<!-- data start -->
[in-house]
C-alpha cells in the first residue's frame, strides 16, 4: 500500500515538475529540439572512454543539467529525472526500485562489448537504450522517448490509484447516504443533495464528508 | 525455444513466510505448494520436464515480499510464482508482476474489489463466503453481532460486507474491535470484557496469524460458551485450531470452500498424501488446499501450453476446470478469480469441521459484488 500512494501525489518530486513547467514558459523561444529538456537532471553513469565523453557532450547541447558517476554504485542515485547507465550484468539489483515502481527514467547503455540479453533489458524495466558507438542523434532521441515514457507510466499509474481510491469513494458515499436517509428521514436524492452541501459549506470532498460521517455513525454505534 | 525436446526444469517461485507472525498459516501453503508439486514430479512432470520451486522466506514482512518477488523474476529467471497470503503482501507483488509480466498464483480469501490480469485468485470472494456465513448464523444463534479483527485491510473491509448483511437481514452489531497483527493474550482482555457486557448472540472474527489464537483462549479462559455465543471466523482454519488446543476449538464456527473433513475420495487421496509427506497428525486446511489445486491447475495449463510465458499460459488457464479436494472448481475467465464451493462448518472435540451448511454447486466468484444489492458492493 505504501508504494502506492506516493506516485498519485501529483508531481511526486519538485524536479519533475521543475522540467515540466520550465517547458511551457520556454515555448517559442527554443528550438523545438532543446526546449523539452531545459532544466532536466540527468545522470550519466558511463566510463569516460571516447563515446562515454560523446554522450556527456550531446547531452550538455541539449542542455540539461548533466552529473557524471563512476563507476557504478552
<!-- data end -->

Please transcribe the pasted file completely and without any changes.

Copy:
[in-house]
C-alpha cells in the first residue's frame, strides 16, 4: 500500500515538475529540439572512454543539467529525472526500485562489448537504450522517448490509484447516504443533495464528508 | 525455444513466510505448494520436464515480499510464482508482476474489489463466503453481532460486507474491535470484557496469524460458551485450531470452500498424501488446499501450453476446470478469480469441521459484488 500512494501525489518530486513547467514558459523561444529538456537532471553513469565523453557532450547541447558517476554504485542515485547507465550484468539489483515502481527514467547503455540479453533489458524495466558507438542523434532521441515514457507510466499509474481510491469513494458515499436517509428521514436524492452541501459549506470532498460521517455513525454505534 | 525436446526444469517461485507472525498459516501453503508439486514430479512432470520451486522466506514482512518477488523474476529467471497470503503482501507483488509480466498464483480469501490480469485468485470472494456465513448464523444463534479483527485491510473491509448483511437481514452489531497483527493474550482482555457486557448472540472474527489464537483462549479462559455465543471466523482454519488446543476449538464456527473433513475420495487421496509427506497428525486446511489445486491447475495449463510465458499460459488457464479436494472448481475467465464451493462448518472435540451448511454447486466468484444489492458492493 505504501508504494502506492506516493506516485498519485501529483508531481511526486519538485524536479519533475521543475522540467515540466520550465517547458511551457520556454515555448517559442527554443528550438523545438532543446526546449523539452531545459532544466532536466540527468545522470550519466558511463566510463569516460571516447563515446562515454560523446554522450556527456550531446547531452550538455541539449542542455540539461548533466552529473557524471563512476563507476557504478552